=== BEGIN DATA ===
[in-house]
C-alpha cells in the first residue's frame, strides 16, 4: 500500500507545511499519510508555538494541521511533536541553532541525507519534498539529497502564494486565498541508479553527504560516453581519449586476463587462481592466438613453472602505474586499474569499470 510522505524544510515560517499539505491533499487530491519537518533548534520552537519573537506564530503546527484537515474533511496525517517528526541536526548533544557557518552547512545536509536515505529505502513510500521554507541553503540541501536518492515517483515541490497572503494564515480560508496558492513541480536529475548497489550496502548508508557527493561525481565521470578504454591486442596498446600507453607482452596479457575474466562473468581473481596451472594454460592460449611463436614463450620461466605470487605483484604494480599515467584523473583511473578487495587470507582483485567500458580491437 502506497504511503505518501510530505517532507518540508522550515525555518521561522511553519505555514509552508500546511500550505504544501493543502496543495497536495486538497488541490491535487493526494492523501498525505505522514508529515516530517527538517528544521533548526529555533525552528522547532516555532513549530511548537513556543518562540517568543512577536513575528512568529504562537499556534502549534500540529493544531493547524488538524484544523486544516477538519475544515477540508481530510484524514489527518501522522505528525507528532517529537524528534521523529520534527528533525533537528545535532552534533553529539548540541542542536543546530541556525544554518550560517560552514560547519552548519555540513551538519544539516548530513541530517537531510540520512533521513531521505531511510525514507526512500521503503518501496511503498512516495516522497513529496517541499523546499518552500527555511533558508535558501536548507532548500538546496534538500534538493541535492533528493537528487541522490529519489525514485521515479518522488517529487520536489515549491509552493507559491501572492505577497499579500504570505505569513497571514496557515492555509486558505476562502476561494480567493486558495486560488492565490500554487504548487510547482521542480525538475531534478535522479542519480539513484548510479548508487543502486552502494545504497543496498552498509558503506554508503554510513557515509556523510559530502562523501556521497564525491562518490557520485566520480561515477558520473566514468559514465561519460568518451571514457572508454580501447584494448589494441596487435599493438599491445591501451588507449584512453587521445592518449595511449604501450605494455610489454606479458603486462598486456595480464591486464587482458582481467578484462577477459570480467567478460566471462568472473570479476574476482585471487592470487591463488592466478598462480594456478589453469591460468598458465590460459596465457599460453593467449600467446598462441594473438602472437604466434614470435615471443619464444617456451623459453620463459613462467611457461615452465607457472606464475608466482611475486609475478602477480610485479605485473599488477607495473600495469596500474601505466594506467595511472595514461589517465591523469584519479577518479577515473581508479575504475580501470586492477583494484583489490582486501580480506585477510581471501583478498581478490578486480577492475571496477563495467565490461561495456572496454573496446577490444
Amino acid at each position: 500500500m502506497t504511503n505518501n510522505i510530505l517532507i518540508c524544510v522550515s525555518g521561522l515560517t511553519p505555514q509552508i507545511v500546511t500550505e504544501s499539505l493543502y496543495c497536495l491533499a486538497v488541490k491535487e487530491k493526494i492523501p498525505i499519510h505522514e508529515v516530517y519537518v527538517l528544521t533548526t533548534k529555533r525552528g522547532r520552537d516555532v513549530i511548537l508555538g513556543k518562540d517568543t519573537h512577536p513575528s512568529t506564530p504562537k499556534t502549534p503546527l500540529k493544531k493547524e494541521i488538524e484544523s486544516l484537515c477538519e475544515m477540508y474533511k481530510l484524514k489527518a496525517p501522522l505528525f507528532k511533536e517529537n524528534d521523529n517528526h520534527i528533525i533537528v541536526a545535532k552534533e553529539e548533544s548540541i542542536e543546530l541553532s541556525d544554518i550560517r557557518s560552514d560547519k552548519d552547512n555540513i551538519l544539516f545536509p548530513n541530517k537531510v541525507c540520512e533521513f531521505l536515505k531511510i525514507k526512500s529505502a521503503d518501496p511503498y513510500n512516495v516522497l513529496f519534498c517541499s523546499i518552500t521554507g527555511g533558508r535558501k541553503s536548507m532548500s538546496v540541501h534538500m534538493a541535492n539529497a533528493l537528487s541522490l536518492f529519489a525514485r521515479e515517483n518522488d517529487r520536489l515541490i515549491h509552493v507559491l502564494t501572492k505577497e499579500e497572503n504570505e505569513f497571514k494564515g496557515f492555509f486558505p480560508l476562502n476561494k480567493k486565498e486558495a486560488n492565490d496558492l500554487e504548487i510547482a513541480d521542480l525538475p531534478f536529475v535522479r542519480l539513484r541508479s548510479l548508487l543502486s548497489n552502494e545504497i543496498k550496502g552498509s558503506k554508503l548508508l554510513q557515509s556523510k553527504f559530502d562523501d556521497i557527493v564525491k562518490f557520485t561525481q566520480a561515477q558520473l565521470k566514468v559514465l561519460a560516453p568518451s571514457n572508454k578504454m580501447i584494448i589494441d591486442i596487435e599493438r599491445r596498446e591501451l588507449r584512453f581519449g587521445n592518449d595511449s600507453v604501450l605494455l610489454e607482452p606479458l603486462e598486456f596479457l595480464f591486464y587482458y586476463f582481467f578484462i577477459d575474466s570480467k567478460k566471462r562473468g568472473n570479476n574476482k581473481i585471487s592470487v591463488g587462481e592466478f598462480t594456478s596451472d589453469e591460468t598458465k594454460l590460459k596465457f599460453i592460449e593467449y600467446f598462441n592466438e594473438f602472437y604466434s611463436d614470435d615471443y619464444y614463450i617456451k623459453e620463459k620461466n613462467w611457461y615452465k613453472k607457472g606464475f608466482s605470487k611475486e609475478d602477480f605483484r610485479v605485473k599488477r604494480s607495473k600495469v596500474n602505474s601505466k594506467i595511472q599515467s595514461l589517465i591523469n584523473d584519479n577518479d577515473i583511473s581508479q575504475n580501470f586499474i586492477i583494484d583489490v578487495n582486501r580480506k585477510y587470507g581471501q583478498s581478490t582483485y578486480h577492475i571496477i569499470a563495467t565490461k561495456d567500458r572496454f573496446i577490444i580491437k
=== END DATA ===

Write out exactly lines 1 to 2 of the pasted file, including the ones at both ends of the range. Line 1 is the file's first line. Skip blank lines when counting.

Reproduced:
[in-house]
C-alpha cells in the first residue's frame, strides 16, 4: 500500500507545511499519510508555538494541521511533536541553532541525507519534498539529497502564494486565498541508479553527504560516453581519449586476463587462481592466438613453472602505474586499474569499470 510522505524544510515560517499539505491533499487530491519537518533548534520552537519573537506564530503546527484537515474533511496525517517528526541536526548533544557557518552547512545536509536515505529505502513510500521554507541553503540541501536518492515517483515541490497572503494564515480560508496558492513541480536529475548497489550496502548508508557527493561525481565521470578504454591486442596498446600507453607482452596479457575474466562473468581473481596451472594454460592460449611463436614463450620461466605470487605483484604494480599515467584523473583511473578487495587470507582483485567500458580491437 502506497504511503505518501510530505517532507518540508522550515525555518521561522511553519505555514509552508500546511500550505504544501493543502496543495497536495486538497488541490491535487493526494492523501498525505505522514508529515516530517527538517528544521533548526529555533525552528522547532516555532513549530511548537513556543518562540517568543512577536513575528512568529504562537499556534502549534500540529493544531493547524488538524484544523486544516477538519475544515477540508481530510484524514489527518501522522505528525507528532517529537524528534521523529520534527528533525533537528545535532552534533553529539548540541542542536543546530541556525544554518550560517560552514560547519552548519555540513551538519544539516548530513541530517537531510540520512533521513531521505531511510525514507526512500521503503518501496511503498512516495516522497513529496517541499523546499518552500527555511533558508535558501536548507532548500538546496534538500534538493541535492533528493537528487541522490529519489525514485521515479518522488517529487520536489515549491509552493507559491501572492505577497499579500504570505505569513497571514496557515492555509486558505476562502476561494480567493486558495486560488492565490500554487504548487510547482521542480525538475531534478535522479542519480539513484548510479548508487543502486552502494545504497543496498552498509558503506554508503554510513557515509556523510559530502562523501556521497564525491562518490557520485566520480561515477558520473566514468559514465561519460568518451571514457572508454580501447584494448589494441596487435599493438599491445591501451588507449584512453587521445592518449595511449604501450605494455610489454606479458603486462598486456595480464591486464587482458582481467578484462577477459570480467567478460566471462568472473570479476574476482585471487592470487591463488592466478598462480594456478589453469591460468598458465590460459596465457599460453593467449600467446598462441594473438602472437604466434614470435615471443619464444617456451623459453620463459613462467611457461615452465607457472606464475608466482611475486609475478602477480610485479605485473599488477607495473600495469596500474601505466594506467595511472595514461589517465591523469584519479577518479577515473581508479575504475580501470586492477583494484583489490582486501580480506585477510581471501583478498581478490578486480577492475571496477563495467565490461561495456572496454573496446577490444